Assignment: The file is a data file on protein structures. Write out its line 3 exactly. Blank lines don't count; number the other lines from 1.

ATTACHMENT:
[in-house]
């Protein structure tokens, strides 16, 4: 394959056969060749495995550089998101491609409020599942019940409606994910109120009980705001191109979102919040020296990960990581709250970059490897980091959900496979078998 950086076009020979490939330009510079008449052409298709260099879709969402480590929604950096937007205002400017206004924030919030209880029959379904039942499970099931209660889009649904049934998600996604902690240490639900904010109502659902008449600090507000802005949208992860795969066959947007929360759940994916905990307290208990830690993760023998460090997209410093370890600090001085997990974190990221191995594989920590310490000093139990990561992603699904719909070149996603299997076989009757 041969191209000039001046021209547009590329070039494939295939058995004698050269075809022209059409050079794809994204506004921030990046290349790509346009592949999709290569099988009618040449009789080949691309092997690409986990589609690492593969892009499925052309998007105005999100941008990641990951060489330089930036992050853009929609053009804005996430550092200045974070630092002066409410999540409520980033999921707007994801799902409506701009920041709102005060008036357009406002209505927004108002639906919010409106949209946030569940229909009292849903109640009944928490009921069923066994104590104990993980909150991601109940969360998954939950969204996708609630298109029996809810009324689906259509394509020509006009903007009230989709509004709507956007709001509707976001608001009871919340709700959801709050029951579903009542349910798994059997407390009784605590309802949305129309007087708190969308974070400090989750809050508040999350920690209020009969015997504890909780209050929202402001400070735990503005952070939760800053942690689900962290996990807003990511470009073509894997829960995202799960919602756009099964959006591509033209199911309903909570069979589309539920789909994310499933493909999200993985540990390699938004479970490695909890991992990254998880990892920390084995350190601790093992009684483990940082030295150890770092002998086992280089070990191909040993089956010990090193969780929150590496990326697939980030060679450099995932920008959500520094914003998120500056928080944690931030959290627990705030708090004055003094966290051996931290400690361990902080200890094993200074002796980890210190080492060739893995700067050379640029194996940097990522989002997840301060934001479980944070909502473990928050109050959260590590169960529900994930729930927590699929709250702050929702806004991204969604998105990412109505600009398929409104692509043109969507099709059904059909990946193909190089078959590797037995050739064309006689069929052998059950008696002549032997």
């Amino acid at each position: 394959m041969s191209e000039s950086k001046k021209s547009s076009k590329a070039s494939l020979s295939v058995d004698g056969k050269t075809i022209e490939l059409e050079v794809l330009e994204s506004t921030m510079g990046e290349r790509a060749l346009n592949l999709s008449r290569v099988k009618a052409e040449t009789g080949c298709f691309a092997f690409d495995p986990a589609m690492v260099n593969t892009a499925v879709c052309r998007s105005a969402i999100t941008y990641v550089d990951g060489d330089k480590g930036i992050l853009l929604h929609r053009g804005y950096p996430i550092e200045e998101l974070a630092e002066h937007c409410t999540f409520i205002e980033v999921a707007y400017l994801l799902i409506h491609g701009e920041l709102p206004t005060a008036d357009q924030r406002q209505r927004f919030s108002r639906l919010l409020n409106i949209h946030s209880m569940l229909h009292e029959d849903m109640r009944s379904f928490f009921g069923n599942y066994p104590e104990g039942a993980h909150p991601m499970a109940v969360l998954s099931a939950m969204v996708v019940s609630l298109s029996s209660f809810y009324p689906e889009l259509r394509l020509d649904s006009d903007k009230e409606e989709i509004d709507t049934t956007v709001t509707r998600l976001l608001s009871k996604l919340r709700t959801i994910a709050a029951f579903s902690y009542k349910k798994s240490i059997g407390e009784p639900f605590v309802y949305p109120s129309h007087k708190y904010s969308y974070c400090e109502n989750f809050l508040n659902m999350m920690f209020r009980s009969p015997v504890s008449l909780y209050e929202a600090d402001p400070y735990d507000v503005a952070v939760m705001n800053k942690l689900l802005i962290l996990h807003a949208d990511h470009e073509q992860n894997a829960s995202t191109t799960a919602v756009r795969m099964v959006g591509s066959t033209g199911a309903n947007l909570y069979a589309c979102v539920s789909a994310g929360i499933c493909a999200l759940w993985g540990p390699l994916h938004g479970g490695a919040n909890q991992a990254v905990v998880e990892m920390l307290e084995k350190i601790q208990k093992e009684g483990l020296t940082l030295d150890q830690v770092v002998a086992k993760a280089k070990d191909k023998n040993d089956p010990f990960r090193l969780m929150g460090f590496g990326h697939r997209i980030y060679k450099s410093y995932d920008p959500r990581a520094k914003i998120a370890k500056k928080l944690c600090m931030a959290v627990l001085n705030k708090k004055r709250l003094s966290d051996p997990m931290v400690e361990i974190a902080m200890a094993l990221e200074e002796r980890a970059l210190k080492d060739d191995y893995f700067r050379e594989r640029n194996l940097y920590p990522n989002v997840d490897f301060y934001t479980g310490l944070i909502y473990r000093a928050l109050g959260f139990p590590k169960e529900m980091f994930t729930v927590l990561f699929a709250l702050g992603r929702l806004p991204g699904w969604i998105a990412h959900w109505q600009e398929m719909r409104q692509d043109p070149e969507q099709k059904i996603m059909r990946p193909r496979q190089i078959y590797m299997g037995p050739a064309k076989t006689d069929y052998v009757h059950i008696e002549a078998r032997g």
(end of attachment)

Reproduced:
């Amino acid at each position: 394959m041969s191209e000039s950086k001046k021209s547009s076009k590329a070039s494939l020979s295939v058995d004698g056969k050269t075809i022209e490939l059409e050079v794809l330009e994204s506004t921030m510079g990046e290349r790509a060749l346009n592949l999709s008449r290569v099988k009618a052409e040449t009789g080949c298709f691309a092997f690409d495995p986990a589609m690492v260099n593969t892009a499925v879709c052309r998007s105005a969402i999100t941008y990641v550089d990951g060489d330089k480590g930036i992050l853009l929604h929609r053009g804005y950096p996430i550092e200045e998101l974070a630092e002066h937007c409410t999540f409520i205002e980033v999921a707007y400017l994801l799902i409506h491609g701009e920041l709102p206004t005060a008036d357009q924030r406002q209505r927004f919030s108002r639906l919010l409020n409106i949209h946030s209880m569940l229909h009292e029959d849903m109640r009944s379904f928490f009921g069923n599942y066994p104590e104990g039942a993980h909150p991601m499970a109940v969360l998954s099931a939950m969204v996708v019940s609630l298109s029996s209660f809810y009324p689906e889009l259509r394509l020509d649904s006009d903007k009230e409606e989709i509004d709507t049934t956007v709001t509707r998600l976001l608001s009871k996604l919340r709700t959801i994910a709050a029951f579903s902690y009542k349910k798994s240490i059997g407390e009784p639900f605590v309802y949305p109120s129309h007087k708190y904010s969308y974070c400090e109502n989750f809050l508040n659902m999350m920690f209020r009980s009969p015997v504890s008449l909780y209050e929202a600090d402001p400070y735990d507000v503005a952070v939760m705001n800053k942690l689900l802005i962290l996990h807003a949208d990511h470009e073509q992860n894997a829960s995202t191109t799960a919602v756009r795969m099964v959006g591509s066959t033209g199911a309903n947007l909570y069979a589309c979102v539920s789909a994310g929360i499933c493909a999200l759940w993985g540990p390699l994916h938004g479970g490695a919040n909890q991992a990254v905990v998880e990892m920390l307290e084995k350190i601790q208990k093992e009684g483990l020296t940082l030295d150890q830690v770092v002998a086992k993760a280089k070990d191909k023998n040993d089956p010990f990960r090193l969780m929150g460090f590496g990326h697939r997209i980030y060679k450099s410093y995932d920008p959500r990581a520094k914003i998120a370890k500056k928080l944690c600090m931030a959290v627990l001085n705030k708090k004055r709250l003094s966290d051996p997990m931290v400690e361990i974190a902080m200890a094993l990221e200074e002796r980890a970059l210190k080492d060739d191995y893995f700067r050379e594989r640029n194996l940097y920590p990522n989002v997840d490897f301060y934001t479980g310490l944070i909502y473990r000093a928050l109050g959260f139990p590590k169960e529900m980091f994930t729930v927590l990561f699929a709250l702050g992603r929702l806004p991204g699904w969604i998105a990412h959900w109505q600009e398929m719909r409104q692509d043109p070149e969507q099709k059904i996603m059909r990946p193909r496979q190089i078959y590797m299997g037995p050739a064309k076989t006689d069929y052998v009757h059950i008696e002549a078998r032997g």